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DVD Review: Requiem For a Dream: Director's Cut
Posted by O. R. Polk, Jr. on Sep 3, 2002, 12:29
Requiem For A Dream: Director’s Cut
Adapted for the screen by Hubert Selby, Jr. and Darren Aronofsky
Directed by Darren Aronofsky
Released by Artisan Entertainment
Starring Jared Leto, Ellen Burstyn, Jennifer Connelly, Marlon Wayans
Not Rated, 102 min.
Sometimes the hardest thing to do is to do what we should do. One of these hard things that you should do is view Darren Aronofsky’s Requiem For A Dream, a vision so harrowing that the MPAA originally gave it an NC-17 rating. Showing their commitment to the artform and their director’s message, Artisan rejected the MPAA’s rating and released the film as is, refusing to dilute their unnerving product. This film is one that figuratively kicks you in the groin but the lingering pain you feel afterwards if very much real, like a true ballshot. Based on the book by Hubert Selby, Jr., Requiem…follows four main characters as they pursue their dreams and battle their respective addictions.
The first of these characters is Harry Goldfarb (Jared Leto), a shiftless layabout from Brighton Beach, Brooklyn, NY. Harry alternates his time between routinely pawning his mother’s television set for drug money and getting high with his best friend, Tyrone, his girlfriend, Marion or both.
When the movie opens Harry is ranting and raving, scaring his mother to the point that she locks herself in another room. She’s seen Harry like this before: he’s in one of his angry “moods” and there isn’t any point in trying to talk sense into him. Harry again needs to pawn his mother’s TV for another fix. Harry, along with Tyrone, wheels the TV down to the pawnshop to collect the money that will allow them to satiate their hunger. A few scenes later we see Harry’s mom at the pawn shop buying the television back. We gather this is a regular routine she and her son go through. But Ms. Goldfarb loves her son; he’s all she has left since her husband passed away. She doesn’t want to do anything to hurt Harry like turn him in to the authorities or any rehabilitation program. (in fact, she seems, either by choice or genuine ignorance, to be in a state of happy, oblivious denial about her son’s drug problem) She simply hopes that things will work themselves out.
Sara Goldfarb (Ellen Burstyn), Harry’s mother, spends a lot of time alone in her apartment. Two of her favorite things to do is eat foods that aren’t good for her and to watch her television. She constantly watches a game show/self-help infomercial hosted by a man named Tappy Tibbons who invites his guests on-stage to share their tales of discovery and self-improvement.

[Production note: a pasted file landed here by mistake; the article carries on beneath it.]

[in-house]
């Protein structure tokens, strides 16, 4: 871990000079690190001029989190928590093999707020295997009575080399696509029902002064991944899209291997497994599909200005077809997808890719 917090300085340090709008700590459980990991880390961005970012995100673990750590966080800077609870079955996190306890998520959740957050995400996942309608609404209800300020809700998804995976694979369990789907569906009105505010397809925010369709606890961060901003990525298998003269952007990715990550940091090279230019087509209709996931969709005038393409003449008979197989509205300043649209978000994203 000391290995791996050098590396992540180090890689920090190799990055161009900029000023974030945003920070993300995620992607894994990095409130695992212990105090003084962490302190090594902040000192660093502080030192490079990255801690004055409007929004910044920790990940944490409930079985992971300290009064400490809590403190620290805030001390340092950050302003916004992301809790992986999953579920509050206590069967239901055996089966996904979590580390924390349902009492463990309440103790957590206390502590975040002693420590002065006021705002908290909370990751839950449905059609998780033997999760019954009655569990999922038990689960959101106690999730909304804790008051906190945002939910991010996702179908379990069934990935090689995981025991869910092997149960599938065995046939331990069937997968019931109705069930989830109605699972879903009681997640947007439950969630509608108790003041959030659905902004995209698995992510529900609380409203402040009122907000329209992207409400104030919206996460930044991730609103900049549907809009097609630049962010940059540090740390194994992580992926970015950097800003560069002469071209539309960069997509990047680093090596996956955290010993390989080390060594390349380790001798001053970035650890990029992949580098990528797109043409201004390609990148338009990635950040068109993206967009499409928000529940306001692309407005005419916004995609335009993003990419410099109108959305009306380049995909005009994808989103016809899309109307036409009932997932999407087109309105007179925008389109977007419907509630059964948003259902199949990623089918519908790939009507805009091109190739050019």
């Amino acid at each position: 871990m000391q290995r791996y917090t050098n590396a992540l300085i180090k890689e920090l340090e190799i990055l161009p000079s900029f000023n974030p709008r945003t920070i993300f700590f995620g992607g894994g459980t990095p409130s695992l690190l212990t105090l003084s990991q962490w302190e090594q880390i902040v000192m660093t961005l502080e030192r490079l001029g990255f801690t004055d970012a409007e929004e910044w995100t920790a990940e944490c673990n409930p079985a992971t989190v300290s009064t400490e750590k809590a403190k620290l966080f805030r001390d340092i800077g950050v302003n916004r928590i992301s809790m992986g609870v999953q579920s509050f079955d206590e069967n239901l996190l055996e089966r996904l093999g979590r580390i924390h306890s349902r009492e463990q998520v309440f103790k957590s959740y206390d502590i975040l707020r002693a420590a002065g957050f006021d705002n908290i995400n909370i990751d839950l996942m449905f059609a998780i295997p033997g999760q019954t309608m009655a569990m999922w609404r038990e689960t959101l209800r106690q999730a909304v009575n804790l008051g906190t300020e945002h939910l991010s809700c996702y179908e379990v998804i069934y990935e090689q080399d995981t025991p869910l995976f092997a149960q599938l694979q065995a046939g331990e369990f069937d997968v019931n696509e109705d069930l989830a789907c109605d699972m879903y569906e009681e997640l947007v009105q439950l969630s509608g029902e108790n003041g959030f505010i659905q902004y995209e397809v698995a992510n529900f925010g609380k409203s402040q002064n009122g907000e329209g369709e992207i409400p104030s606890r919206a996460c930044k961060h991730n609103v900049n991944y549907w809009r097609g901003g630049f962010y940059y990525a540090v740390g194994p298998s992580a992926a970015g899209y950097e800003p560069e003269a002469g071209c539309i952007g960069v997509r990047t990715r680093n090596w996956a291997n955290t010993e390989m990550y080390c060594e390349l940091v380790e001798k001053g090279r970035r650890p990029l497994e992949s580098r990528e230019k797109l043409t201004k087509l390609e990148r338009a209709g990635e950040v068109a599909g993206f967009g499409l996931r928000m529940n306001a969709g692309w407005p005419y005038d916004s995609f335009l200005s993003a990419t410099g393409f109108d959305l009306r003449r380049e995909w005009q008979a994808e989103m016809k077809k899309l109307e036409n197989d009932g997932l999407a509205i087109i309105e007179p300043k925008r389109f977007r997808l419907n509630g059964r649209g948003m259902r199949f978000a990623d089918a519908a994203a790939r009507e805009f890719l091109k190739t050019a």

One day, Sara receives a junk call from a marketing firm who tell her that she has been chosen to be a contestant on television. They don’t tell her much else before they end the call but Sara, none too bright really, takes this to mean that she will be on her favorite TV show sooner than later and starts to obsess about beautifying herself for her national appearance. She is now determined to fit into her favorite red dress, the one she wore at her son Harry’s graduation, back when her husband was still alive.
Meanwhile, Harry spends time with his girlfriend, Marion Silver (Jennifer Connelly), doing the things that lovers do. Marion is an upper-crust poseur from a well-to-do family who are in the garment business. Apparently this talent has rubbed off on Marion as well as she is an aspiring fashion designer herself with dreams of one day opening her own boutique. Marion, however, has deviant ways about her and frequently likes to take walks on the wild side with her boyfriend, Harry. Her parents send her to a therapist and continue to pay for her apartment but we never actually see them. But we see Marion get high on many occasions, either taking heroin, cocaine, speed or smoking marijuana.
Harry also hangs out with his best friend, Tyrone C. Love (Marlon Wayans), who has a few drug connections. Tyrone and Harry, tired of being slaves to their obsession, hatch a plan: buy a small amount of drugs from one of Tyrone’s contacts, cut it up, sell it and double their money. With their new funds they figure can afford to start buying and selling their own supply, thus solving all their money and drug problems.
Sara, on the other hand, after trying the grapefruit and a few other diets, still can’t fit into her red dress. A friend refers her to a sleazy, backroom, under the table-type of physician who prescribes Sara a plethora of uppers and downers (that look suspiciously just like the pills Harry and his friends often get high with) and passes it off as a dietary supplement program. When we see Sara back at home dancing around her apartment with a cream cheese-topped bagel we at first assume it’s out of joy about her new diet working so well. But Sara continues to dance, then sit, then stand, then fidget. Where she could once sit still in front of her television for hours at a time, she’s now cleaning her entire apartment, sweating profusely, shuddering and grinding her teeth. These “diet” pills have Sara hallucinating; her fridge randomly talks, shakes and attempts to attack her. Her “doctor” ignores her concerns when she visits, telling her it’s normal. Sara takes it upon herself to double her dosage since her normal dosage doesn’t provide her with the same effect.